I laid in the back seat of the car underneath the comfort of two blankets. At urgent care, my vitals were taken in the parking lot. No fever and my blood pressure was normal. By then, I was feeling more coherent. But they told me I would have to go to ER at Huntington Memorial Hospital in Pasadena.
Crowded ER? Oh no! But we had no choice.
It was blissful stepping through the ER doors, if such a thought is possible. Only one person was sitting in the large waiting area that was so quiet, you could hear a pin drop. Outside was a row of white tents with hospital staff in full PPE at the ready for arriving Covid patients. But I was directed through the doors for non-Covid individuals.
My vitals were immediately taken, and I waited just a few minutes before seeing a doctor. A CT scan was considered to check for possible blockage, but when they saw I had no abdominal pain and that my stomach was soft (not hard), it appeared an enema might do the job. The nurse said that I could do the enema at home for more privacy; however, if I wanted immediate relief, it could be done right there at the hospital. It took no time for me to reply, “I have no shame,” let’s do it!
Within a few minutes another nurse came in with the enema kit, that is, a soft plastic bottle filled with clear liquid topped with a cap designed with a long tip. She offered to assist, but said I could do it myself, if I wished. “It’s really easy,” the young nurse said.” You have to lay on your right side with your left knee bent. “…And it’s best to hold the enema in for at least 15 minutes so that the liquid can have time to soften the stool.”
Easy for you to say, were my thoughts. I decided to try my hand at it myself in case I need to do this at home in the future. If I needed help, “Just press the red button.” So, I glanced at the clock before inserting the enema.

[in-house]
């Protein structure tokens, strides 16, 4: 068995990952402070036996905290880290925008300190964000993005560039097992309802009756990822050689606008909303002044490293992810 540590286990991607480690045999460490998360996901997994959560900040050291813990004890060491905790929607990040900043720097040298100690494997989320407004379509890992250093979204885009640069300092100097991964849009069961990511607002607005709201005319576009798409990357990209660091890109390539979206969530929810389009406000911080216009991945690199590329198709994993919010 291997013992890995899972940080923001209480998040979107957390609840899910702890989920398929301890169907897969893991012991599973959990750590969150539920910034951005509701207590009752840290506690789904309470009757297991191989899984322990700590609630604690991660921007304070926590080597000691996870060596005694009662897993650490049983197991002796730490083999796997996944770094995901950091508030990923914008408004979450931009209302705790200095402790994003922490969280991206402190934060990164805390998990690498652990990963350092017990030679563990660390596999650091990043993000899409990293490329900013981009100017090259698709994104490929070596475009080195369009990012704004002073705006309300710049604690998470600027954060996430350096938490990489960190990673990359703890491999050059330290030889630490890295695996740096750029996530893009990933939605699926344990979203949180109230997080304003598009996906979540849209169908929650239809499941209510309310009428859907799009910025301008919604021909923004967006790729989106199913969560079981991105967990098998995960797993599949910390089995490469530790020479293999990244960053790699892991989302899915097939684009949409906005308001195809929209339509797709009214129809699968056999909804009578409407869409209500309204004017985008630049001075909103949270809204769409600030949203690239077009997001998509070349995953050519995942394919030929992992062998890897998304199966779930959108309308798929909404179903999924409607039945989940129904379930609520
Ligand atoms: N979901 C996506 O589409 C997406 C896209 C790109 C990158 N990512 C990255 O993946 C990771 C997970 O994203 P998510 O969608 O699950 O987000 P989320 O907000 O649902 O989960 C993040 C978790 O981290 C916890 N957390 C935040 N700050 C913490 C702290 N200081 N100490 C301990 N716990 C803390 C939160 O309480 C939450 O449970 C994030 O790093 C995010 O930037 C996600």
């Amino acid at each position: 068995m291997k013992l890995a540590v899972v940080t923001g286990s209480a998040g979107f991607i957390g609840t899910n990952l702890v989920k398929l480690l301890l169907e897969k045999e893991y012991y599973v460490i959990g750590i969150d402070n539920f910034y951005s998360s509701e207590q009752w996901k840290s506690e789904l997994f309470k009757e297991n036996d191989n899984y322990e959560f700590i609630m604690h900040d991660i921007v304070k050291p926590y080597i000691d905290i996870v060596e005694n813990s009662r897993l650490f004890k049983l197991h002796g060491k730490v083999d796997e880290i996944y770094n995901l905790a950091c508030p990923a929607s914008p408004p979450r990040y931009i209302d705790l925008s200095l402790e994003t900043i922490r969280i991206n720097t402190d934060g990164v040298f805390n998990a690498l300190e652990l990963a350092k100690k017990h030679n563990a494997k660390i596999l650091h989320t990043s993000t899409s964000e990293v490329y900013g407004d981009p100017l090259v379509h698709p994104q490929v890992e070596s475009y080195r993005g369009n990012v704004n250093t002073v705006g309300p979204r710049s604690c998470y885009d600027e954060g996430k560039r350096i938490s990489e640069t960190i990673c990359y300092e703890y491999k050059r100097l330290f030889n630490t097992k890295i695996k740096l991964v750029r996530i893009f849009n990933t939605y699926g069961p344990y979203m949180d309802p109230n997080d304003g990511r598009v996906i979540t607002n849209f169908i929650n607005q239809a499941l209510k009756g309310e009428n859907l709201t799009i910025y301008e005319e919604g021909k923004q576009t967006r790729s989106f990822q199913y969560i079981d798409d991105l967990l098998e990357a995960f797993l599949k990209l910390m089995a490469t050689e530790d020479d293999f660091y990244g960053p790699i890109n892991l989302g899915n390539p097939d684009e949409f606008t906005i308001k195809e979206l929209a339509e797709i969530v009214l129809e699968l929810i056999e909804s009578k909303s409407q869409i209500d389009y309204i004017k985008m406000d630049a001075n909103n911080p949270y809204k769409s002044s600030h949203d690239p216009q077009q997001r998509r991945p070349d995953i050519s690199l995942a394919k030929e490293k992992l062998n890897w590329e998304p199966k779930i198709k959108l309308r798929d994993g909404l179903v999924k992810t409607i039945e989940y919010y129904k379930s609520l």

This is interesting…
Three minutes had barely passed, and it was beginning to feel like an eternity. I kept squeezing the bottle of liquid but couldn’t tell how “well” I was doing. Oh well. I’ll just keep squeezing the bottle and watch the clock.
As soon as 15 minutes passed, I took to the portable throne next to my bed. Let’s just say that within minutes I felt like a million dollars.
Wow, I could have done this at home. The Dulcolax I had taken at home wasn’t working fast enough and I didn’t have Miralax that I used during my December colonoscopy prep. How I wished that I had bought more Miralax.
What started off as a terrible ordeal ended up being a surprisingly worthwhile couple of hours at Huntington Memorial ER. If I learned another new thing during Covid times, it’s that if there’s ever a good time to go to ER, it is now.
Thankfully, my condition turned out to be an easy fix. But before walking out the door and short of being overly confident, I snatched the leftover dispersible wipes on the bedside table.
Just in case.
This is your country, and it’s up to you to save it.” – English translation of a saying in Taiwan
Washing Hands + Wearing a Mask + Social Distancing = Saving Lives